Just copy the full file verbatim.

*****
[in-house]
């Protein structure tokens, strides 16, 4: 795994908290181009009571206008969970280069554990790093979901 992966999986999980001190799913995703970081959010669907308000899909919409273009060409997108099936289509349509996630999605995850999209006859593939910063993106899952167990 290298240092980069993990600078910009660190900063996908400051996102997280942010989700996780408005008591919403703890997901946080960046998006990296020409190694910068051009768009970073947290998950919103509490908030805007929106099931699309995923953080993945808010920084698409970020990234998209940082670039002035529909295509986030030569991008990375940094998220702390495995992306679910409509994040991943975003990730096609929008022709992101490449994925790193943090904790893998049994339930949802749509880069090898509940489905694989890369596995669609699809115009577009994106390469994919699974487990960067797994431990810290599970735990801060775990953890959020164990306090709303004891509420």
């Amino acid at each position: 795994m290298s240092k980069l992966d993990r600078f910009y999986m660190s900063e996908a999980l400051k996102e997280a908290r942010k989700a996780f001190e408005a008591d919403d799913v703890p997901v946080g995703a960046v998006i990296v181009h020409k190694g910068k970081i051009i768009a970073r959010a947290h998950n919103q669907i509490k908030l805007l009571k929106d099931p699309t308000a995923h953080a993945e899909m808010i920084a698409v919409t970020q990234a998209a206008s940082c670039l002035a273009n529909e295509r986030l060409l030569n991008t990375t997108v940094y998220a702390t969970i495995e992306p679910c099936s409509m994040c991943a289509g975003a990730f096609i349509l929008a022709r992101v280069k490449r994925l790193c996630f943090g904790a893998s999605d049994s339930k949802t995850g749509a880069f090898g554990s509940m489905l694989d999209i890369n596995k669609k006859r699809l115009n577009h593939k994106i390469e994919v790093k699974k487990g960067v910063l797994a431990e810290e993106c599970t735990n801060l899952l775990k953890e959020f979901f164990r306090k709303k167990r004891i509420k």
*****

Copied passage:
[in-house]
């Protein structure tokens, strides 16, 4: 795994908290181009009571206008969970280069554990790093979901 992966999986999980001190799913995703970081959010669907308000899909919409273009060409997108099936289509349509996630999605995850999209006859593939910063993106899952167990 290298240092980069993990600078910009660190900063996908400051996102997280942010989700996780408005008591919403703890997901946080960046998006990296020409190694910068051009768009970073947290998950919103509490908030805007929106099931699309995923953080993945808010920084698409970020990234998209940082670039002035529909295509986030030569991008990375940094998220702390495995992306679910409509994040991943975003990730096609929008022709992101490449994925790193943090904790893998049994339930949802749509880069090898509940489905694989890369596995669609699809115009577009994106390469994919699974487990960067797994431990810290599970735990801060775990953890959020164990306090709303004891509420």
């Amino acid at each position: 795994m290298s240092k980069l992966d993990r600078f910009y999986m660190s900063e996908a999980l400051k996102e997280a908290r942010k989700a996780f001190e408005a008591d919403d799913v703890p997901v946080g995703a960046v998006i990296v181009h020409k190694g910068k970081i051009i768009a970073r959010a947290h998950n919103q669907i509490k908030l805007l009571k929106d099931p699309t308000a995923h953080a993945e899909m808010i920084a698409v919409t970020q990234a998209a206008s940082c670039l002035a273009n529909e295509r986030l060409l030569n991008t990375t997108v940094y998220a702390t969970i495995e992306p679910c099936s409509m994040c991943a289509g975003a990730f096609i349509l929008a022709r992101v280069k490449r994925l790193c996630f943090g904790a893998s999605d049994s339930k949802t995850g749509a880069f090898g554990s509940m489905l694989d999209i890369n596995k669609k006859r699809l115009n577009h593939k994106i390469e994919v790093k699974k487990g960067v910063l797994a431990e810290e993106c599970t735990n801060l899952l775990k953890e959020f979901f164990r306090k709303k167990r004891i509420k």